Fay Sampson’s Family History
This site is a work-in-progress. There is a massive amount to cover. I have included both male and female lines, and some go back 30 generations. Keep coming back for more.
I have numbered the generations working backwards from my own as (1)
JORDAN DE HACCOMBE (26)
JORDAN DE HACCOMBE. We do not know for certain that Jordan was the son of William de Haccombe who owned the family estates in 1166, but it seems likely. He witnessed a deed for Isabel de Wadeton whose father also flourished around 1166.
He is thought to have been born around 1170. This was in the reign of England’s first Plantagenet king, Henry II. 1170 was the year of the murder of Archbishop Thomas a Becket in Canterbury Cathedral by supporters of the king.
We do not know who Jordan married. His eldest son was Stephen, probably born around 1200.
Jordan first enters the records in 1216. Between then and his birth, the crusading king Richard the Lionheart had come and gone. His deeply unpopular brother King John had signed Magna Carta, guaranteeing certain rights to the barons and common people. In 1216 King John died and was succeeded by his 9-year-old son Henry III. It was in the first year of the young king’s reign that Jordan is first recorded.
Sir William Pole writes of: “Haccombe, the dwelling of Jordan de Haccomb in ye beginnnynge of Kinge Henry 3 (1216) whom followed Sr Stephen.”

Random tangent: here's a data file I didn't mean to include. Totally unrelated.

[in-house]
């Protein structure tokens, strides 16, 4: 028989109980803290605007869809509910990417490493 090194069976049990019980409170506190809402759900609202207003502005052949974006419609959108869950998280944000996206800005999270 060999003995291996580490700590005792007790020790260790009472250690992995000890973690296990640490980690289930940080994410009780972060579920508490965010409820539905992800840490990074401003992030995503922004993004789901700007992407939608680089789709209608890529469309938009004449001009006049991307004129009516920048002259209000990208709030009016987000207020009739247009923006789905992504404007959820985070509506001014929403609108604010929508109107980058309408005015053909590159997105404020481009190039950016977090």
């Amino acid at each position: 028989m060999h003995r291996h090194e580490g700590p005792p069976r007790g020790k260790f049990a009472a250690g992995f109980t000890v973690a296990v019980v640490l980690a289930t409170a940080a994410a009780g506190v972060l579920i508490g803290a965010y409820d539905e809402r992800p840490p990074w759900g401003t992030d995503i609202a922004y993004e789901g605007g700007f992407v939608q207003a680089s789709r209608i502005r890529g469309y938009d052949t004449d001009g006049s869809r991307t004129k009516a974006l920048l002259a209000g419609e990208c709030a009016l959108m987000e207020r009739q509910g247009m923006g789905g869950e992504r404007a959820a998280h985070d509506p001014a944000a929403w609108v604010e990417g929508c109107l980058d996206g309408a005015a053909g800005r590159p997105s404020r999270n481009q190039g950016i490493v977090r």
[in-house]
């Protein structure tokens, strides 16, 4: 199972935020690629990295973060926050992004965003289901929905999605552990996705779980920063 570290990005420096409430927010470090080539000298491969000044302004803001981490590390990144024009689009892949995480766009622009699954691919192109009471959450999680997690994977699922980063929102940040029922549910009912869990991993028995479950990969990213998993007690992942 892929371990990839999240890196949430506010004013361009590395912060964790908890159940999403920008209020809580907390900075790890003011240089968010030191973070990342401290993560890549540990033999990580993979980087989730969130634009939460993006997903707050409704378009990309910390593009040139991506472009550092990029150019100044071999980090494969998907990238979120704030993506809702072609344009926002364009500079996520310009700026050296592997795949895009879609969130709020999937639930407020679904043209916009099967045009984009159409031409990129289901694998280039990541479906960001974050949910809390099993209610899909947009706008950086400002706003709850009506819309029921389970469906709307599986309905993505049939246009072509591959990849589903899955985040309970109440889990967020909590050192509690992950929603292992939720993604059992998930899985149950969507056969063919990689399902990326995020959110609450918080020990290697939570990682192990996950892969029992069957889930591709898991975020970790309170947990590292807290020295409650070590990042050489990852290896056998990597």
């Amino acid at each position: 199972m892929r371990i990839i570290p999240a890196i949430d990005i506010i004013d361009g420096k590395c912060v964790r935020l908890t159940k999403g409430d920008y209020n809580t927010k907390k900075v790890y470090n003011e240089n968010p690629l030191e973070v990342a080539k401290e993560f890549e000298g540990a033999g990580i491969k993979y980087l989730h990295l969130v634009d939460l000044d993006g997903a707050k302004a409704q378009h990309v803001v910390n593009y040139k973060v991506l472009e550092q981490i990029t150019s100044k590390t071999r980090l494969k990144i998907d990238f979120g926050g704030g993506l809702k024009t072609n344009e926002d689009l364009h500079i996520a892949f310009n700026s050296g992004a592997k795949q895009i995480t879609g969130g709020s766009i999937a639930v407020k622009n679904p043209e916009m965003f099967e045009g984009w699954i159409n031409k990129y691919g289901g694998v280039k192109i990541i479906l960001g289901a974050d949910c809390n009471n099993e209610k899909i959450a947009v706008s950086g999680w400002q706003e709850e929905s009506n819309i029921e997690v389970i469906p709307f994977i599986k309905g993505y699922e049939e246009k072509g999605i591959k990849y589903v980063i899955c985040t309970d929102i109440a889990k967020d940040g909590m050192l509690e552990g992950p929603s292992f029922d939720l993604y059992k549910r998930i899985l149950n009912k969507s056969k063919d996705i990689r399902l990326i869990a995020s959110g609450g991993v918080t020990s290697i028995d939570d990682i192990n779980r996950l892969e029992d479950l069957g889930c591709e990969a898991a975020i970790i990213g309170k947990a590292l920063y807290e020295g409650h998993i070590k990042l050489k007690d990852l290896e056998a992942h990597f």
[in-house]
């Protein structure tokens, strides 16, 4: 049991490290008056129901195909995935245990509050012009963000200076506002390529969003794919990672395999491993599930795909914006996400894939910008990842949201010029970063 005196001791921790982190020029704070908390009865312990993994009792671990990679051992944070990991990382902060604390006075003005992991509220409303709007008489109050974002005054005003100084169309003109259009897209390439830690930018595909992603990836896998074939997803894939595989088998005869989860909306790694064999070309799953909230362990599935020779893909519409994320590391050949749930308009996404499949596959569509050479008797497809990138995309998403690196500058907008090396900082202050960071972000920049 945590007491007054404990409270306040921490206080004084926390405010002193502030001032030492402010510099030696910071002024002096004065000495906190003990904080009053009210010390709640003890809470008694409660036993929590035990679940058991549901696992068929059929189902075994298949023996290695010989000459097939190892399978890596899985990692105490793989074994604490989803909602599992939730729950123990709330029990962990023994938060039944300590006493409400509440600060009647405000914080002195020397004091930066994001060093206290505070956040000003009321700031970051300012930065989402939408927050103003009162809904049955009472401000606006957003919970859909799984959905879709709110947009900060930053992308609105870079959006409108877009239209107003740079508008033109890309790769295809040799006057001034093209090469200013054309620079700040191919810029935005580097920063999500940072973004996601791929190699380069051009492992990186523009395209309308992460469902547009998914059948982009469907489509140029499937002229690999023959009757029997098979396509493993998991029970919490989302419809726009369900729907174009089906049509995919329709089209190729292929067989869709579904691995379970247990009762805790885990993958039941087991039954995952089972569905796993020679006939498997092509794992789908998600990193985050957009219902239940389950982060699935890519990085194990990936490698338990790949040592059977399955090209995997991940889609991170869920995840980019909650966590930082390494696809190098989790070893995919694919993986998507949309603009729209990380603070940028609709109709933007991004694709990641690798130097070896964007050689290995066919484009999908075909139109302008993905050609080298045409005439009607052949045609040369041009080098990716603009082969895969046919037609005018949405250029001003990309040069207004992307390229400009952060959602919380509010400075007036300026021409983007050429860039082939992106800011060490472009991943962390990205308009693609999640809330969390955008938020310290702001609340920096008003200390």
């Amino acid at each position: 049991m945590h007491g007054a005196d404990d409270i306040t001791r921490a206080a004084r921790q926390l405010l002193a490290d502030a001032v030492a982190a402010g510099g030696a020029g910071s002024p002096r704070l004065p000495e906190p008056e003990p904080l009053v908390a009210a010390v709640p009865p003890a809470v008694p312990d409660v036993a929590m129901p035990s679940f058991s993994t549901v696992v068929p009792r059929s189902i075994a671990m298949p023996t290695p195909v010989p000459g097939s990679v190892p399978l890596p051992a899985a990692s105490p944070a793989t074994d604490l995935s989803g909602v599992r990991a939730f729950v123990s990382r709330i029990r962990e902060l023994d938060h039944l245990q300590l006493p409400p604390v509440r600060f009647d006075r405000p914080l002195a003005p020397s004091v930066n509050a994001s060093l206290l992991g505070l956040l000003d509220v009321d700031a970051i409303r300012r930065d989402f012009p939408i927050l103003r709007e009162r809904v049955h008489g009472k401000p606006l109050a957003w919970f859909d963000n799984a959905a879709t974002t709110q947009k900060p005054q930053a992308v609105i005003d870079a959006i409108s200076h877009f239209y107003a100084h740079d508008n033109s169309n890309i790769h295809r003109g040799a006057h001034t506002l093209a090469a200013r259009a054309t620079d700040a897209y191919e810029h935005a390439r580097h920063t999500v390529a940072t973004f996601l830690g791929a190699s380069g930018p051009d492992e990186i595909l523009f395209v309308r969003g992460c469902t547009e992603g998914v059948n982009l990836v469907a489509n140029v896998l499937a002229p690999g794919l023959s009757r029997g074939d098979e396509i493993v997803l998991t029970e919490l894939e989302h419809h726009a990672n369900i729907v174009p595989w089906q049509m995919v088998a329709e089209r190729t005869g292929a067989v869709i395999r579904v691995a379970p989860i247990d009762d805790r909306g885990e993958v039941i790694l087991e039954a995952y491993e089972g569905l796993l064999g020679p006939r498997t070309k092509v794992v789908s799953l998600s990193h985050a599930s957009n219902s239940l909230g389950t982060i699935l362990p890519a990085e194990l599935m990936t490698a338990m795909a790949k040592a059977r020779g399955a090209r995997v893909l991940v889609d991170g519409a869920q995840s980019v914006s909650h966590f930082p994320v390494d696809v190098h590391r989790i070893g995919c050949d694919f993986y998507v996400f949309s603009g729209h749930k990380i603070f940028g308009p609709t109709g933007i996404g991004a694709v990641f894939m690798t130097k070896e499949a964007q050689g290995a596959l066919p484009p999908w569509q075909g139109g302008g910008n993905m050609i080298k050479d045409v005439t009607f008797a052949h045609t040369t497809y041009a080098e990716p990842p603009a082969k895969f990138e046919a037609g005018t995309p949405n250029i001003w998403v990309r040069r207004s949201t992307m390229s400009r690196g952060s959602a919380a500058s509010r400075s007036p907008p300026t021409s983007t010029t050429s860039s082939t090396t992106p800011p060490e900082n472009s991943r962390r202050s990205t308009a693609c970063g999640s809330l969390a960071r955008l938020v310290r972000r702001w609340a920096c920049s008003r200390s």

Risdon records a Jordan de Haccombe who witnessed the agreement between Isabel de Wadeton quondam uxor (the former wife of) Martin Fizacre (Fishacre) and the Abbot of Torr. This Isabel was a daughter of Osbert de Wadeton who flourished around 1166.
At the beginning of Henry’s reign, an amnesty was declared for the rebellious barons who had opposed King John. Many of them went on crusade to the Holy Land.
In 1228, Bishop Briwere of Exeter and Peter de Rupibus of Winchester went together on the 5th Crusade. The bishop took with him the active members of the leading Devon families. Some researchers have thought that both Jordan and his son Stephen were among them.
There was speculation that Jordan may have died on this crusade, perhaps around 1230. But A. W. Searley, who published extensive research into the Haccombe family in 1918, thinks it improbable that both father and son went on this crusade. The son Stephen was young and healthy, and legend has it that he was a Crusader. Searley believes it unlikely that the older Jordan accompanied him. He would have been about 58, if he was still alive then.
The sparse dates we have for Jordan, and the first documented date for his son as lord of the manor, give him a death date between 1216 and 1241. It was probably in the later part of this range.
 Genealogical information from A. W. Searley, “Haccombe, Part I, (1086-1330)”, Transactions of the Devonshire Association, 1918.
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